La création du monde, Op.81 – Concert Suite for piano quintet
Dérive I for flute, clarinet, violin, cello, piano, and vibraphone
Tzigane, rapsodie de concert for violin and piano
Quatuor pour la fin du temps [Quartet for the End of Time] for clarinet, violin, cello, and piano
Tara Helen O’Connor (flute), David Shifrin (clarinet), Lily Francis, Daniel Hope & Yoon Kwon (violins), Richard O’Neill (viola), Paul Watkins (cello), Wu Han & Gilbert Kalish (piano) and Ayano Kataoka (percussion)
Reviewed by: Gene Gaudette
Reviewed: 3 October, 2008
Venue: Society for Ethical Culture, New York City
The Chamber Music Society’s concert, titled “From Beginning to End” (slyly referring to the titles of the works by Milhaud and Messiaen that bookended the program), showcased not only some of the most impressive 20th-century French chamber music but a very impressive range of artists, from young up-and-comers to veterans.
Darius Milhaud’s Concert Suite from La création du monde contains almost all of the music in what is the composer’s most well-known orchestral score, and the ensemble of youngish string players and pianist Wu Han brought out the Gershwinesque character of the music more effectively than any orchestral performance I’ve heard, particularly in the ‘Romance’, the blues-infused ‘Fugue’ that took on moods that were alternately lamenting and edgy, and while some of the languid material was not as atmospheric as one might have hoped, the quintet of musicians sunk their teeth into the incisive, rhythmically energetic music. The four string-players didn’t have the blend of more-experienced groups, but this actually worked to the music’s advantage, bringing greater contrast to Milhaud’s catchy rhythms and skilled counterpoint, and while the uneven acoustics of Society for Ethical Culture are far from ideal and tend to make instruments sound distant even up close, balances were excellent throughout.
Dérive I, built on melodic material derived from the last name of long-time Boulez champion Paul Sacher (E-flat [Es in German], A, C, B [H in German], E D [Re in French]), is characteristic of Boulez’s later work, opening with a barrage of trills and arpeggios that yield to a slowly paced section with a steady rhythmic pulse that sneakily doubles in tempo, then disappears in a coda of shifting, sustained sonorities. The balances in this work can be challenging, but the detailed, compelling and colourful playing from the ensemble revealed this unfolding short work – one of Boulez’s most melodic and accessible – in remarkable relief.
Daniel Hope is a genuine ‘triple-treat’ violinist, who has established himself as an impressive player of concerto repertoire, solo repertoire and chamber music. His rhapsodic approach to Ravel’s Tzigane saw the opening flourish conveyed with almost ferocious intensity; the alternating colourful and lyrical melodic material of the cadenza-like solo was conveyed with warmth before dissolving into the gypsy music which commences shortly after the entrance of the piano. Hope and Wu Han yielded music strongly reminiscent of Enescu and Hubay filtered through a Parisian salon. On strictly visual terms, the extrovert Hope and restrained Wu Han only looked to be polar opposites – they were in stunning artistic unity, ratcheting up the goosebump factor to as high as I’ve heard in this work.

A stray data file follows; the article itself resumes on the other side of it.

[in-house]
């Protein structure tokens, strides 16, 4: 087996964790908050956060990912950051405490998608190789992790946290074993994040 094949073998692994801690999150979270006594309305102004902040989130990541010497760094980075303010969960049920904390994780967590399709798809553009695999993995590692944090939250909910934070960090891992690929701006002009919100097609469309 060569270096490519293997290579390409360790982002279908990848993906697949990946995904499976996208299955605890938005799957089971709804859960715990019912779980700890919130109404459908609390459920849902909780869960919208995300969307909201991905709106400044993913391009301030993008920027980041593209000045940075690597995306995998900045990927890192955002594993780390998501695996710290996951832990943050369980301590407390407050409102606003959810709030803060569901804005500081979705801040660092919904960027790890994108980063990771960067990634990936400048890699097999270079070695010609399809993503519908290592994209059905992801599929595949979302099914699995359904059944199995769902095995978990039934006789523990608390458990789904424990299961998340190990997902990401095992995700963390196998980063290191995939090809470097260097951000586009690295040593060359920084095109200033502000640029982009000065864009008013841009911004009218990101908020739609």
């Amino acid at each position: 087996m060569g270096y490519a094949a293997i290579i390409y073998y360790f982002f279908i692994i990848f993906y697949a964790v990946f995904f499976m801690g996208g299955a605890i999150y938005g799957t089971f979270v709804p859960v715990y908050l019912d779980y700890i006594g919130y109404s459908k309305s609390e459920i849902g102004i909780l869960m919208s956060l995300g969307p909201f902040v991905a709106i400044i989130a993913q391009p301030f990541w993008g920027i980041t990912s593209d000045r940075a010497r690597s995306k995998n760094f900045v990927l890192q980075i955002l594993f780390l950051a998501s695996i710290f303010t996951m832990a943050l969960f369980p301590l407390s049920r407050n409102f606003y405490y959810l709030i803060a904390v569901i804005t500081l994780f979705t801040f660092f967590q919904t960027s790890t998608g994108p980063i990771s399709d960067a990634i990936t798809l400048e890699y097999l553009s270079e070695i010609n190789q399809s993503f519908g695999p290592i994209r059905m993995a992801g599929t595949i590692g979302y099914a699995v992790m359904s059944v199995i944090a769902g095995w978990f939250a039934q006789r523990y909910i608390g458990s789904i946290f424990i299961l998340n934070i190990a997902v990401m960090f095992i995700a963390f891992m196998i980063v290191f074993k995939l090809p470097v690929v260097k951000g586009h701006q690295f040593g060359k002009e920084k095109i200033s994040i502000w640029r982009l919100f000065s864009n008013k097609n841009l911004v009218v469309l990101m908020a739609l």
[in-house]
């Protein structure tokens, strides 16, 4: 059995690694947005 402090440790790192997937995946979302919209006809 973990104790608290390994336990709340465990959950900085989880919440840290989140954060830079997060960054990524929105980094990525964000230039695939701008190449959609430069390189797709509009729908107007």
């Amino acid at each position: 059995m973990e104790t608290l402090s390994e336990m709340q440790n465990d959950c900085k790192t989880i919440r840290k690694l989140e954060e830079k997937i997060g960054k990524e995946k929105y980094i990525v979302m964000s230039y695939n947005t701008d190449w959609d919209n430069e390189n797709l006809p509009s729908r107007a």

Gilbert Kalish, David Shifrin and Paul Watkins joined Hope in Olivier Messiaen’s Quatuor pour la fin du temps, written while the composer was a POW during World War Two. The players made the work seem more a chamber masterpiece of late-Romanticism than the mid-20th century, sometimes with a foot more firmly planted in the past than the work’s present (most notably in their Debussian realization of the ‘Intermezzo’) – and also brought a singing line to much of the work (that seems absent from too many performances of it), notably in the second movement ‘Vocalise for the Angel who Announces the End of Time’, the unaccompanied third movement ‘Abyss of the Birds’ for clarinet (which Shifrin played with not only enormous beauty but fearlessly wide dynamics), and the two-movement of ‘Praise to Jesus’ (the fifth movement for cello and piano centered on the theme of eternity, the final movement for violin and piano on immortality).
The opening movement, ‘Crystal Liturgy’, was one of the few that looked forward in this particular quartet of musicians’ approach, revealing portents of Messiaen’s Turangalîla-Symphonie in the music’s contrapuntal material, each instrument playing independent, motivically-driven music that reveals itself as an intricately interwoven exposition in a single long phrase, including fragments of forthcoming music in the following movements. Watkins and Kalish were particularly impressive in the fifth movement, neither player overwrought nor overpowering until the fortissimo climax and the startling pianissimo melody that follows. The seventh movement, ‘Cluster of Rainbows for the Angel Who Announces the End of Time’, was conveyed with the feel of a French symphonic poem – gentle, melodic material interrupted by intense, almost Stravinskian outbursts, percussively played scale material, and motives from previous movements; the final grotesque transformation of the main theme, replete with trills and stabbing rhythmic piano ostinatos, was simply thrilling. Hope began the final movement in a less restrained manner than Watkins, but seamlessly metamorphosed the mood with Kalish in the work’s final, ecstatically hushed bars.
Taken as a whole, the four players made a convincing case for the work as a masterpiece of the twilight days of the Romantic era spread into the twentieth-century while betraying only a few hints of the revolution Messiaen’s music and pedagogy would trigger a decade later among a circle of talented avant-garde composers, including Boulez.